Boundaries are one of those things that coaches can’t stop going on about.
But there’s a reason. Learning to set and sustain healthy boundaries with others is key to living a full, authentic life.
As Marc Manson says (to paraphrase):
Healthy Personal Boundaries = Taking responsibility for your own actions and emotions, while NOT taking responsibility for the actions or emotions of others.
People with poor boundaries typically come in two flavours: those who take too much responsibility for the emotions/actions of others, and those who expect others to take too much responsibility for their own emotions/actions.
Neither of those options seems like a great way to live a happy and healthy life. And trust- boundaries are more than about your emotional well-being. We all know that when we’re emotionally unwell, our physical and spiritual bodies are also getting shit on.
As I’ve said before, setting boundaries isn’t a one-time thing that you do over brunch with your bestie. They require maintenance and re-visiting. Our relationships change and flux as our lives transform. And a huge part of boundary making lies in forgiveness.
So ya, just go ahead and forgive everyone right now. Voila- you’re perfect.
Just kidding. Forgiveness is tough shit. It is a practice, a ritual (I love rituals!).
So here’s my process to get the forgiveness ball rolling, even for those really dark relationships.
- Get real about what your relationship is. Like really real. Grab some paper and dig in. Write a letter to the person with whom you need better boundaries. Write to them about your grievances- the small to the large. Spend some time here, feel those emotions (anger, guilt, shame, frustration might be a good place to start), and get them down on paper. Get it all out. Now crumple it up and burn it (or destroy it in a way that creates release for you- I prefer the BURN).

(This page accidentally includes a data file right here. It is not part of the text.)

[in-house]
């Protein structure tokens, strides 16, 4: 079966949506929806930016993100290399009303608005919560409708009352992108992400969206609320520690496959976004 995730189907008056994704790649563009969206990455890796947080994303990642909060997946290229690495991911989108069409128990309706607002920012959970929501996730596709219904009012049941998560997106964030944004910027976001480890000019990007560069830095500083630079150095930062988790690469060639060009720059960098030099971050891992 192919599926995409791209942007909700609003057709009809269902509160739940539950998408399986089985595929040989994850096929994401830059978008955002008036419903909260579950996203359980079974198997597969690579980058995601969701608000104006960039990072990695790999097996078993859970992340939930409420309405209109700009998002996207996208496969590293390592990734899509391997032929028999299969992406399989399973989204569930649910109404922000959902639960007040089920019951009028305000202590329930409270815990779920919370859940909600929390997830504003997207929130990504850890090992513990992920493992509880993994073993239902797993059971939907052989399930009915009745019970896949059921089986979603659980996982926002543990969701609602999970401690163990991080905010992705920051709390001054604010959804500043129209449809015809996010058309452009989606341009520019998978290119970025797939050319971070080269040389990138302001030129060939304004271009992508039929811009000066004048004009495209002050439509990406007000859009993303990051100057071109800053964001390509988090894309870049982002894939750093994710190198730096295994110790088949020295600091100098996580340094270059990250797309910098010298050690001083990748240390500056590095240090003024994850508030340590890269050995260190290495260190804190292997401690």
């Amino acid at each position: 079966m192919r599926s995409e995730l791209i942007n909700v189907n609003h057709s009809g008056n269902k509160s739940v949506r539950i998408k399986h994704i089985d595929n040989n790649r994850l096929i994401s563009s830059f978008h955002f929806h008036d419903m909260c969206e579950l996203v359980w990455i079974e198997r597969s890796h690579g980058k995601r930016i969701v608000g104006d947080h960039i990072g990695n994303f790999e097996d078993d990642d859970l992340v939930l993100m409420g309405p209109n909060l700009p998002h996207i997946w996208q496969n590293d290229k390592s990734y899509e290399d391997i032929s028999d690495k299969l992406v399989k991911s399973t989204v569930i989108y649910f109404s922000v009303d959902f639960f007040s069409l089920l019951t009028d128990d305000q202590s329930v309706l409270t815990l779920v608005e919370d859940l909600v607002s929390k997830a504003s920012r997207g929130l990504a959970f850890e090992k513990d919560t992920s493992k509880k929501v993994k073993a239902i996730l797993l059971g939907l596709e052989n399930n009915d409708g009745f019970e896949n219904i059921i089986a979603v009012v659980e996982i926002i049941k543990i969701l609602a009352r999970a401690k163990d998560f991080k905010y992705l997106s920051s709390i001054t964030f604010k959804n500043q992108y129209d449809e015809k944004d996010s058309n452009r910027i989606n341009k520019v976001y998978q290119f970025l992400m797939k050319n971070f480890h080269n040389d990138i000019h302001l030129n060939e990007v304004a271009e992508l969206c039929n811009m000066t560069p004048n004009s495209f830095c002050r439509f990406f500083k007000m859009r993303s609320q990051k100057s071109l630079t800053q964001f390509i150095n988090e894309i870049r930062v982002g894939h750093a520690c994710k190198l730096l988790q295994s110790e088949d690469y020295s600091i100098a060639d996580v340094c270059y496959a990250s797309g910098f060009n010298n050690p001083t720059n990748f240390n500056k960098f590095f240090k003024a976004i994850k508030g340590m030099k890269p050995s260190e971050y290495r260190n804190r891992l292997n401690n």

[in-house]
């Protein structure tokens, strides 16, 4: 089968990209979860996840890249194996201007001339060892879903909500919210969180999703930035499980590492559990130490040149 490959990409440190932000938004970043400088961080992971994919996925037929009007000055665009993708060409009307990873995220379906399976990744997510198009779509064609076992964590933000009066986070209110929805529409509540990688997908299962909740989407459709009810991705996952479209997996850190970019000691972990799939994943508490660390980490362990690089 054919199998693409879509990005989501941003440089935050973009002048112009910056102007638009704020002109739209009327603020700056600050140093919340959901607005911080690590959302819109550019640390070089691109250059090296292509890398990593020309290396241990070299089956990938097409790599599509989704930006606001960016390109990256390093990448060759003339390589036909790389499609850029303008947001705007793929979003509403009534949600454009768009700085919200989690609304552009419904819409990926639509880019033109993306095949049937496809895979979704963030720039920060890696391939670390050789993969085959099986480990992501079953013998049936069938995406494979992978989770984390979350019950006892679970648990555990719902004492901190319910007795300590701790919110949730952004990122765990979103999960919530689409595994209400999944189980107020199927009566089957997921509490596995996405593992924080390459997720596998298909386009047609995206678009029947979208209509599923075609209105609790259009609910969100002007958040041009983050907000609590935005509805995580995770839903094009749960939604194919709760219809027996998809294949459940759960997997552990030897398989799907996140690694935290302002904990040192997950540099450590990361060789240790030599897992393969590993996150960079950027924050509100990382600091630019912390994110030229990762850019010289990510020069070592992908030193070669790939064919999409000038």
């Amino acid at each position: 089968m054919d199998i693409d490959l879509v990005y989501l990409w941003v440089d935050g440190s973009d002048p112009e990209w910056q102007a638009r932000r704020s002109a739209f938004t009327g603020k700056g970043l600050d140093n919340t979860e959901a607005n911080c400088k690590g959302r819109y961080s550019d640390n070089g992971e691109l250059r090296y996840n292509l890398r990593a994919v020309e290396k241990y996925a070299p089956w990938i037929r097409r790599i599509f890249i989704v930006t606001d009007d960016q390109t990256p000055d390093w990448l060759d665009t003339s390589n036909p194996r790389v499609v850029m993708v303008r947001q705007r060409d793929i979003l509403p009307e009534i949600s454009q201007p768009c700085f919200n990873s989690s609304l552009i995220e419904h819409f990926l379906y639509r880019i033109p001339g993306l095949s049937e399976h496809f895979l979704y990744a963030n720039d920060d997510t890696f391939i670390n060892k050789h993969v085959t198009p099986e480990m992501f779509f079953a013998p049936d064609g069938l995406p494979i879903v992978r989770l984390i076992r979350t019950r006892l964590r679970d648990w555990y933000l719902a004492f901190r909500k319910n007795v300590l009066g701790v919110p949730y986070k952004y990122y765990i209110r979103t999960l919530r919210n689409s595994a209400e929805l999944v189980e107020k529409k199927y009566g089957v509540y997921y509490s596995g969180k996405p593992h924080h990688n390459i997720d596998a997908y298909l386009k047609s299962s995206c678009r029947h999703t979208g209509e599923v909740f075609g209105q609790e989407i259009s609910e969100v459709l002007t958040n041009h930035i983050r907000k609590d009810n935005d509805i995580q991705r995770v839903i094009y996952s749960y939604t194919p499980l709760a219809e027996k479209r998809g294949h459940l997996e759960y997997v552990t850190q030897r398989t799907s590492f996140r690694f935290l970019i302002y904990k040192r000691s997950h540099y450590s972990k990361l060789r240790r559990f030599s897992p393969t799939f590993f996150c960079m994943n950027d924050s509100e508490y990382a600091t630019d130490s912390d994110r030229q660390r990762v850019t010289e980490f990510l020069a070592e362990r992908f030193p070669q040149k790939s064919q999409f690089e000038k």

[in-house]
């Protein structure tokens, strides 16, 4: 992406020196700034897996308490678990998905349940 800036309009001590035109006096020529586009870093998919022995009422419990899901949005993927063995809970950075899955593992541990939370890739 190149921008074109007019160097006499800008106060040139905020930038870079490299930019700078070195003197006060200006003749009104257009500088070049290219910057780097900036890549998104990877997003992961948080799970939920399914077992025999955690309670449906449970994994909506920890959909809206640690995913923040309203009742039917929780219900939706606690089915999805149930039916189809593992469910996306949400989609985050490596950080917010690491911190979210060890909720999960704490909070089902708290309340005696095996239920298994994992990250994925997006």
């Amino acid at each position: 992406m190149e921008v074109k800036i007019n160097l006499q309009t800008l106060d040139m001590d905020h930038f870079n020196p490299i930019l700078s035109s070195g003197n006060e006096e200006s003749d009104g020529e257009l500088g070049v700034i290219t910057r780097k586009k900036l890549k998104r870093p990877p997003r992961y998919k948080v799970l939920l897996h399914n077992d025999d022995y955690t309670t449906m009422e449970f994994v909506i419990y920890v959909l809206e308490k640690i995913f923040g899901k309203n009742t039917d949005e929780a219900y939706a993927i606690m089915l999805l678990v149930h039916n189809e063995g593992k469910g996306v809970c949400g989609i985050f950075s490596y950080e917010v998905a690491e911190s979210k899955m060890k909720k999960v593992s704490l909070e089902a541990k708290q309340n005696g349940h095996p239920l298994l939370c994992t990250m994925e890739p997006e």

- Mourn the relationship that never was. So your relationship with your mother was never the Lorelai-Rory relationship of dreams (REAL TALK: they had no boundaries AT ALL). Write out all the ways you wish your relationship had been or was. What you would have done together, how you would feel, how you spoke with one another. All of it. The ideal relationship. Let this entry marinate for a few days in your journal.
- After a few days have passed, go back through your ideal relationship and identify the ways that you can stand in your power. At this point, we need to realize that relationships are two-way streets. We all make active choices in the way we relate to other beings. Right now, we know that the way we are acting in this current relationship is not good. It feels bad. It needs to change. The important piece here is that you cannot control what the other person does- you can only control your own actions and reactions. You have to tell people how you expect to be treated, so figure out how that is and ask for it. Ask yourself- what is my real ideal relationship? what are the things I need to let go of (i.e the things I cannot control)? how can I be different in this relationship so that I feel good?
- Ask for it. This might feel tough, but it’s the only real way to make change. You cannot will someone to treat you differently via The Force (yet). You must use your words. This is where you really stand in your power. And you must use them again and again. It gets easier.
- Self care, babe. People do not change over night- Heck they might not ever change. But you asking to be treated in a way that makes you feel good is a remarkable feat. So celebrate. Pat yourself on the back for a job well done. You spoke your truth, and that is amazing.
- Develop a forgiveness ritual. Remember, there will be tough spots. When you’re with the person in question, they might still sometimes disrespect your boundaries (AKA be a jerk). People are only human, and to make change in an act of courage that not everyone is capable of. We need to make peace with this, but we also need to stand firm. Acknowledge that it’s okay to feel a bit shitty or exhausted. Take time for yourself and feel into those emotions. Don’t ignore them, acknowledge them and let them go (Burn them up? YES!). A great ritual for letting go is to light a candle, speak your emotions aloud, breathe into them for a few minutes, and then affirm forgiveness (I am willing to forgive, I forgive… wherever you’re at). Blow out the candle, visualizing forgiveness.
What do you struggle with when you’re developing new boundaries? Do you have a boundary action plan? Let me know in the comments!